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How to Beat Holiday Jet Lag

Over the river and through the woods for the holidays—or any other time of the year...

 

 

by Craig Anderton

 

 

 

 

Flying can be particulary stressful if you're a musician. Usually there are tight deadlines for making stage calls, checking instruments (and we all know how that can go), and if you combine that with the holiday's it can be uber-stressful.

 

I used to have a terrible time with jet lag. If I had a gig in Europe, I either had to arrive a couple days beforehand, or just try to tough it out at a sub-optimal level. Over a period of years, I tried different techniques and eventually found what worked. Although every person is different and has different reactions to jet lag (for example, it’s documented that some people have a harder time traveling from east to west or west to east), several other people have tried my recommendations and reported success. So…here’s the scoop.

 

1. Reset your watch to destination time as soon as you step on the plane. Even better, start thinking in “destination time” before you leave. For example, if you’re having breakfast in California and traveling to New York (3 hours ahead), eat lunch-type food and think “lunch.” As you travel, don’t think about the time back home—some jet lag is “all in the mind.”

2. If your flight occurs during destination sleep hours, learn to sleep on the plane. Here’s how:

 

  • Try for a reclinable window seat. Some exit row seats, and seats in front of the exit row, do not recline. The reason for a window seat is so you can lean against the cabin wall, which provides better support than a chair back.
  • Some commercial neck pillows work and some don’t. I suggest grabbing two standard airplane pillows. Fold one into a U and wedge it between your shoulder and head. Set the other pillow against the cabin wall and lean against it.
  • Use a sleep mask to cut out light (this is very important, as light is a cue that regulates waking and sleeping).
  • Use ear plugs to reduce noise, but make sure they don’t fit too tightly. If there’s a sudden change in air cabin pressure, tight ear plugs could damage your ear drums.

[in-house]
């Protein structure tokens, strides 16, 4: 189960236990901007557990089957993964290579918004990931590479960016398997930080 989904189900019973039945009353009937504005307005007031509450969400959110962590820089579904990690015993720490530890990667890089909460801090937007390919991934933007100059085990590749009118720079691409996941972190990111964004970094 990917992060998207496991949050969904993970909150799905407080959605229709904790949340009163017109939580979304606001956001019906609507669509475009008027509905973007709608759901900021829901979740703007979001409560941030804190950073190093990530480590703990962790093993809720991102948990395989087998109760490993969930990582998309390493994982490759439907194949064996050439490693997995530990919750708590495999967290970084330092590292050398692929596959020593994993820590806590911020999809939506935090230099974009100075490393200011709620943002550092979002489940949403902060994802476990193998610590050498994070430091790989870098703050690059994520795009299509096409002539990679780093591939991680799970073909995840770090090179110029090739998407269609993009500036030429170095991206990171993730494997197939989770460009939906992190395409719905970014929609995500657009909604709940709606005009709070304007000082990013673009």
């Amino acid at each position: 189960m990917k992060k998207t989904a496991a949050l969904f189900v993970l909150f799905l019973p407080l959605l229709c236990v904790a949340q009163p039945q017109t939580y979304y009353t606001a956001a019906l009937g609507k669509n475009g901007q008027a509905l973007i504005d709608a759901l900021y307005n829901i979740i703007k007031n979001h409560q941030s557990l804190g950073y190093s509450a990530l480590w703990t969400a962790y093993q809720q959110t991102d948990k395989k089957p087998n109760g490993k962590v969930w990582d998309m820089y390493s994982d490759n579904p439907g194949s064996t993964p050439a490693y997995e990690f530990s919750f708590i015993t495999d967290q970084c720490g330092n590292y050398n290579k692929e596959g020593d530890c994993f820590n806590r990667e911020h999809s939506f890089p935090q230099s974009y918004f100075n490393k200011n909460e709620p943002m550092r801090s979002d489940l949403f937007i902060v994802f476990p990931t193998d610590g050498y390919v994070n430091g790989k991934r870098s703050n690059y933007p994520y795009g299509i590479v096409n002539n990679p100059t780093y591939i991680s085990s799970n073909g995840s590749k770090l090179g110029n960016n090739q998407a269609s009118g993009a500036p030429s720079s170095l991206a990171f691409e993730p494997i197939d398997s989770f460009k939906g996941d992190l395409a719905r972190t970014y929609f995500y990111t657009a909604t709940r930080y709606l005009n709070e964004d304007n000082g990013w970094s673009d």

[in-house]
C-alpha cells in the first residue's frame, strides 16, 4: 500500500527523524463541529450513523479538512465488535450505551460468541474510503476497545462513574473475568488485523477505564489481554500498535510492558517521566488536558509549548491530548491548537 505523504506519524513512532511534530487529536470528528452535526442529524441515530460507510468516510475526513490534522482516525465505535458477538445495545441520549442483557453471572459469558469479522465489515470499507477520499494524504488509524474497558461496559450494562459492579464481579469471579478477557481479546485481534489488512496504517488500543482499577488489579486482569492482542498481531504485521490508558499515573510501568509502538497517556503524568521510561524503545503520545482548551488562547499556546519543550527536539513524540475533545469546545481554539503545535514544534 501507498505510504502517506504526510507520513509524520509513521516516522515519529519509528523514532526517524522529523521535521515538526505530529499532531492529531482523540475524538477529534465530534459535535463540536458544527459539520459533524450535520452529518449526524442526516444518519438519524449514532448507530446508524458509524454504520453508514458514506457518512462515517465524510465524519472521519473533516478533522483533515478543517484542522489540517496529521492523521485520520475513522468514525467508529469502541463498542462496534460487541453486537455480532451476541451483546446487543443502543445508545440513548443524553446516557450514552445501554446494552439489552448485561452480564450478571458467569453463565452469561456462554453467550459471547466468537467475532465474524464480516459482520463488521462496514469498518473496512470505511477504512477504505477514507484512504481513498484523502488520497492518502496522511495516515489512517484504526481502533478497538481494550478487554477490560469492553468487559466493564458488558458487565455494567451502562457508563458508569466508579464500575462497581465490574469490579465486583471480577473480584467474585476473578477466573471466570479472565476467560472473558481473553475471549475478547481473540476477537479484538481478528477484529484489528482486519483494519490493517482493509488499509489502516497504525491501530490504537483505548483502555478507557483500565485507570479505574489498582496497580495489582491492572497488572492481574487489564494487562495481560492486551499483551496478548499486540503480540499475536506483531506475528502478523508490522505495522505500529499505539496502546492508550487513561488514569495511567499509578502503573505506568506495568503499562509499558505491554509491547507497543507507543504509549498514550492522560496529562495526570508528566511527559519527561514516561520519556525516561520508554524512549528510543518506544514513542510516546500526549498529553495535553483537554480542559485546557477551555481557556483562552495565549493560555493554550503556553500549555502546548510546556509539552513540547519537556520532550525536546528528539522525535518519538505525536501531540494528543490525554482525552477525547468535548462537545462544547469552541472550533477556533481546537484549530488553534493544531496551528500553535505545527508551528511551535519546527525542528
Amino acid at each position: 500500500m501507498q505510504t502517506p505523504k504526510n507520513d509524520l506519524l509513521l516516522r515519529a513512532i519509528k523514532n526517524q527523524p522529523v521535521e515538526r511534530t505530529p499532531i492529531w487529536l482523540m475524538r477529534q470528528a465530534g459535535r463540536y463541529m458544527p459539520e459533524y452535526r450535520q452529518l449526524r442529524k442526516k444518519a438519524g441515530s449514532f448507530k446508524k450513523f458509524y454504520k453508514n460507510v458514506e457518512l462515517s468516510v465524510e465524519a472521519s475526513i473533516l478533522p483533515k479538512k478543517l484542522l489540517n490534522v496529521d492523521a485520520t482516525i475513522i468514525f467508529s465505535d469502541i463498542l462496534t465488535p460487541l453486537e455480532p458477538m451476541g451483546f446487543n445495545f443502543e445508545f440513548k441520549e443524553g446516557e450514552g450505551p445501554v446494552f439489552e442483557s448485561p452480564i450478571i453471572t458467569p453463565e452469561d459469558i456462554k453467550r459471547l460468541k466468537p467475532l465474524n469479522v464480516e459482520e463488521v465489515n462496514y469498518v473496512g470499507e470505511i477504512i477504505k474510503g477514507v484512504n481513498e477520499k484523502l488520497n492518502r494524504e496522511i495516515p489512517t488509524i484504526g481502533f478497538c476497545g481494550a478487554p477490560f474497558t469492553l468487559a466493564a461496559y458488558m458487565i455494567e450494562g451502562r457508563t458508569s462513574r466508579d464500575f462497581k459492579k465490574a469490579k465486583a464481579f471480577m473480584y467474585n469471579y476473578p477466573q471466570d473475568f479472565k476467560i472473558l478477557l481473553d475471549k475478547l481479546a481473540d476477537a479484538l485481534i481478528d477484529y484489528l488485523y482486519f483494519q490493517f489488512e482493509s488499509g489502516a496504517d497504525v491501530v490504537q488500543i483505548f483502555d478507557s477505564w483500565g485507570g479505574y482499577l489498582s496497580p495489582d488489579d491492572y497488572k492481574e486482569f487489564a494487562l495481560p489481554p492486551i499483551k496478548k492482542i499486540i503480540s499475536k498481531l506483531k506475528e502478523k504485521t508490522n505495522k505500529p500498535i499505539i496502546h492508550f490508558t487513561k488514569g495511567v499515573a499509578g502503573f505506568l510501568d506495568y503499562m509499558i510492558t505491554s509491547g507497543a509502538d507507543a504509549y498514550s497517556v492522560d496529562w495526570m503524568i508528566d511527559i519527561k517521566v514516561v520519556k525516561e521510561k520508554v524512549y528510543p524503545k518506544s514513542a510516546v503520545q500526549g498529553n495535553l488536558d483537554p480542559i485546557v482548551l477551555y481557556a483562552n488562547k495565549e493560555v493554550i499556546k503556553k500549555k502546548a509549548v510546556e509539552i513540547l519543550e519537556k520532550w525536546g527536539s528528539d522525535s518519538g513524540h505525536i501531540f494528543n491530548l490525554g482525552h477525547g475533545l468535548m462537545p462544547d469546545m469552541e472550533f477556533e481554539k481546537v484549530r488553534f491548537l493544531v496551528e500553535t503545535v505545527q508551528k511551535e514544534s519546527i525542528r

• Avoid too much alcohol, which metabolizes into sugar and prevents sound sleep. However, a glass of wine or two can help increase drowsiness.
  • For some people, melatonin (a chemical that fools the brain into thinking it’s sleep time) is effective in inducing sleep without “sleeping pill hangover.” I take 6 mg on the plane an hour before it’s time to go to sleep at the destination. Caution: Long-term effects are not known; use only if necessary.


3. Traveling west extends your day. Consider staying up later than usual and sleeping in as late as possible the day of the flight.


4. Diet greatly affects how your body copes with jet lag. Even if you can’t sleep on planes, following the right diet will cut the effects of jet lag. Eat high-protein breakfasts and lunches for long-lasting energy during the day, and high-carbohydrate dinners, which give a quick burst of energy, after which you get drowsy (e.g., if you get on the plane and need to sleep, eat the pasta instead of the chicken). Carry this regimen through the first several days of your trip. The worst thing you can do when you arrive at your destination is have a steak for dinner; it will make you drowsy initially, but within a few hours, wake you up as it metabolizes.


5. Caffeine can both reset and screw up your body clock, depending on how you use it. I find that after arriving at my destination, if it’s before noon I’ll drink a couple cups of coffee to make step 6 (see next) easier. Don’t have coffee (or tea) past noon, unless you’re heading west and want to extend your day.


6. Don’t take naps, as these can really disrupt your body clock.
For example, I usually arrive in Europe between 9AM and noon, after getting 6 or so hours of sleep on the plane. I force myself to stay awake until an early dinner, then it’s off to sleep around 8 or 9 PM. 10 hours of sleep, and I’m at 100% the next day. Afternoon naps can promote waking up in the middle of the night and not getting back to sleep but if you must have a nap (e.g., you have an important dinner meeting or evening gig and don’t want to fall over), set your alarm and sleep for no more than 20-30 minutes.


I used to be wiped out for almost a week when going to Europe from the US. Now I can land in the morning and play a gig that night, or cover a trade show the next day with no problems. I still get a bit of jet lag when going west, but overall, it’s a big improvement.  -HC-

 

___________________________________________

 

Craig Anderton is a Senior Contributing Editor at Harmony Central. He has played on, mixed, or produced over 20 major label releases (as well as mastered over a hundred tracks for various musicians), and written over a thousand articles for magazines like Guitar Player, Keyboard, Sound on Sound (UK), and Sound + Recording (Germany). He has also lectured on technology and the arts in 38 states, 10 countries, and three languages. Go to Craig Anderton's official website.

 

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